When Markos bragged that "popular movements are rarely so practical," it's important to focus in on the word movement because that, it appears, is what Markos is focused on. His pragmatism has mostly been painted as an obsession with winning, and attacks against him tend to focus on his rather poor electoral record. But that's because Markos picks prospects rather than winners, campaigns and candidates who attract little establishment support and whose victory, thus, can be attributed to the netroots. No gambler gains a reputation by betting on 50:1 favorites, but any gambler can make one by putting enough money on a 1:50 longshot.This is in reference to The Kos purportedly rebuffing feelers from the Hillary for President campaign. Considering that he put publicly announced he was putting HRC's e-mails in his spamfilter several months ago, that is no big surprise.
The "netroots" are, I think, a revolution of tone, not ideology. They've got a few defining characteristics, none of them ideological. A contempt for the establishment is one. An appetite for pugilism is another.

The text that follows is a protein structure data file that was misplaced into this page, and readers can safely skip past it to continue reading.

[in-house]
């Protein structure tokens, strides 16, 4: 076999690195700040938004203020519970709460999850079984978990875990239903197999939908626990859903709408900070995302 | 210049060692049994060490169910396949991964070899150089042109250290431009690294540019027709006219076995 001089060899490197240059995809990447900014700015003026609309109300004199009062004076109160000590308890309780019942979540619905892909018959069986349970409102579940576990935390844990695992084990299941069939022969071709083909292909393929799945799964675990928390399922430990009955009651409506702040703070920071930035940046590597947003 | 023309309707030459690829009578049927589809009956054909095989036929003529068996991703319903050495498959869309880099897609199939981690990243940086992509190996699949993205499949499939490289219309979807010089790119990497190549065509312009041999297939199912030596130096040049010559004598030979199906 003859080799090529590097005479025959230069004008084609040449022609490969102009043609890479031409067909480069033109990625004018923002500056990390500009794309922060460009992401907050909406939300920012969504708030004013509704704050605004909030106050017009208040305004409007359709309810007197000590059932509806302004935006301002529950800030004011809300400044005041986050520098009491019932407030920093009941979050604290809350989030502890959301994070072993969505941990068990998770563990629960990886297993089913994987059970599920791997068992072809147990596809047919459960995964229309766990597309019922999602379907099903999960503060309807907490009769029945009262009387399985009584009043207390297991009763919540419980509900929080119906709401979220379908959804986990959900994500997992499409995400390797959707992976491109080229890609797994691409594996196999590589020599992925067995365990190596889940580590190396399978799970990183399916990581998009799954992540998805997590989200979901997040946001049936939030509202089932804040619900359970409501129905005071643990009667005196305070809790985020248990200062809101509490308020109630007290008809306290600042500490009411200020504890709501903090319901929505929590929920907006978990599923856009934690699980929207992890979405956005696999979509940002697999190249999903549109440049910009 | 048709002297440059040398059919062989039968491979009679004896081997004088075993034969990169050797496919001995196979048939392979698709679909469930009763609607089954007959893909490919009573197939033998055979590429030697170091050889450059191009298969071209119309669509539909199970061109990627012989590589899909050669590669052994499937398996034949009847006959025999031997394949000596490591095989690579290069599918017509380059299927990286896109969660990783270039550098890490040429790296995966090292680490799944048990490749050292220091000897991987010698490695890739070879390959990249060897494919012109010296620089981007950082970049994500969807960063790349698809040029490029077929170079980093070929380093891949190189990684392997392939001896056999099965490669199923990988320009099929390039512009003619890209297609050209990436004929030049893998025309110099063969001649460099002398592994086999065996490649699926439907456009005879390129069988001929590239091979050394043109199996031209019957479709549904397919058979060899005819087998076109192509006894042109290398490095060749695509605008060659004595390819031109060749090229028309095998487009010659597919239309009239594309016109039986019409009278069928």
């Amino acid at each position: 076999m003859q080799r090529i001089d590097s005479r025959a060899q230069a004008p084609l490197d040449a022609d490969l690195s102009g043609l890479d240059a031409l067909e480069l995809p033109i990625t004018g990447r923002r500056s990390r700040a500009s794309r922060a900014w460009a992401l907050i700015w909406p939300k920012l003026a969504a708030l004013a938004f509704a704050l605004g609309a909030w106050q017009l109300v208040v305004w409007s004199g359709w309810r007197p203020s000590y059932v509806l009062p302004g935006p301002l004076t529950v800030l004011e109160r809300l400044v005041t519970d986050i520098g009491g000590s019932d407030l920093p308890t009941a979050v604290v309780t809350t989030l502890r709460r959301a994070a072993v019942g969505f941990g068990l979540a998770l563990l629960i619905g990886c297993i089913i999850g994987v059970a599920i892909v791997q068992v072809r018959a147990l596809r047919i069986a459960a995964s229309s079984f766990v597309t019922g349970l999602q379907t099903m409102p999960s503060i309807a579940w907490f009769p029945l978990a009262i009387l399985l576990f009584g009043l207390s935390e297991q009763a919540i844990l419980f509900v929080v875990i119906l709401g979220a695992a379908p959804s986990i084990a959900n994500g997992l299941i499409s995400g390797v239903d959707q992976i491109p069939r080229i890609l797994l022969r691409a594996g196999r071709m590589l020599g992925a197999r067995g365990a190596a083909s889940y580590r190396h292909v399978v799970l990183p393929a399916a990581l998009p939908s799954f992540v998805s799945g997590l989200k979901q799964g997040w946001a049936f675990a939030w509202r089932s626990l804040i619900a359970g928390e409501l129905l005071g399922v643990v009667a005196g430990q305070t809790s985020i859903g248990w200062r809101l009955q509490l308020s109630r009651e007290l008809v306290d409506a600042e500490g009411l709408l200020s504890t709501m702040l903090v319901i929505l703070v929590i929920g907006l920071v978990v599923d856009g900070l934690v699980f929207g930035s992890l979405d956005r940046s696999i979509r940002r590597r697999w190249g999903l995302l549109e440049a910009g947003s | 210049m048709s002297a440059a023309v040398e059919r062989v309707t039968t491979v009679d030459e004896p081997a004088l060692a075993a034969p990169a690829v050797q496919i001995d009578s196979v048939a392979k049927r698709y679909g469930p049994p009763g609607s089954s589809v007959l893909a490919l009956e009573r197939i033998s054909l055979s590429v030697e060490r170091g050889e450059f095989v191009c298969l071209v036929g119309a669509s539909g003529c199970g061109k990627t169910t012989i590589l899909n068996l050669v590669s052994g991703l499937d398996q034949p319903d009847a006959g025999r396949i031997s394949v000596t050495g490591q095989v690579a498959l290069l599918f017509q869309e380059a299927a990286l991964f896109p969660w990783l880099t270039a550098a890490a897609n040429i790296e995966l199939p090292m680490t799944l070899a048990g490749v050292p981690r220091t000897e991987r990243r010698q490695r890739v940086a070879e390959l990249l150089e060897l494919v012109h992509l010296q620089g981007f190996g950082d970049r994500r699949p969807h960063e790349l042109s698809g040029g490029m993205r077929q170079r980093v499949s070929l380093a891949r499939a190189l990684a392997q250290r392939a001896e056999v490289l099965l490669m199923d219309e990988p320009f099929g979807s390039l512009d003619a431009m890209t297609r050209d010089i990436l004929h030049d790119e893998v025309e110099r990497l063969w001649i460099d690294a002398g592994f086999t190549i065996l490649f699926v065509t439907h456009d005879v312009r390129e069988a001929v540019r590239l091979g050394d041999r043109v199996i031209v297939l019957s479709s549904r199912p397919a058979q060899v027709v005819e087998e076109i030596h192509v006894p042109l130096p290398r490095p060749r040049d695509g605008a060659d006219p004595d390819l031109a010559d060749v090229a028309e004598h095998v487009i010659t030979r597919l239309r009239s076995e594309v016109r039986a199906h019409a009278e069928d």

I would add that, as nostagic for the Clinton Presidency as I am, the steady decline of the Democratic Party began under The Big Dog; there is nothing that is quite so deadly to party-building than having your President, and nominal leader of the party, triangulate his way to reelection. Failure to make serious headway against the GOP majority in Congress after 1994 can be laid squarely at his doorstep, as it was Clinton's foibles (his shady fundraising which came up at the end of the '96 campaign, and Monicagate in '98) that thwarted efforts by the party to recapture one or both houses of Congress. Hillary's wishy-washiness on Iraq brings back memories of the Bad Bill Clinton, and someone who has aspirations for building a more durable Democratic majority, like Markos Moulitsas, will understandably wish to shy away from that legacy.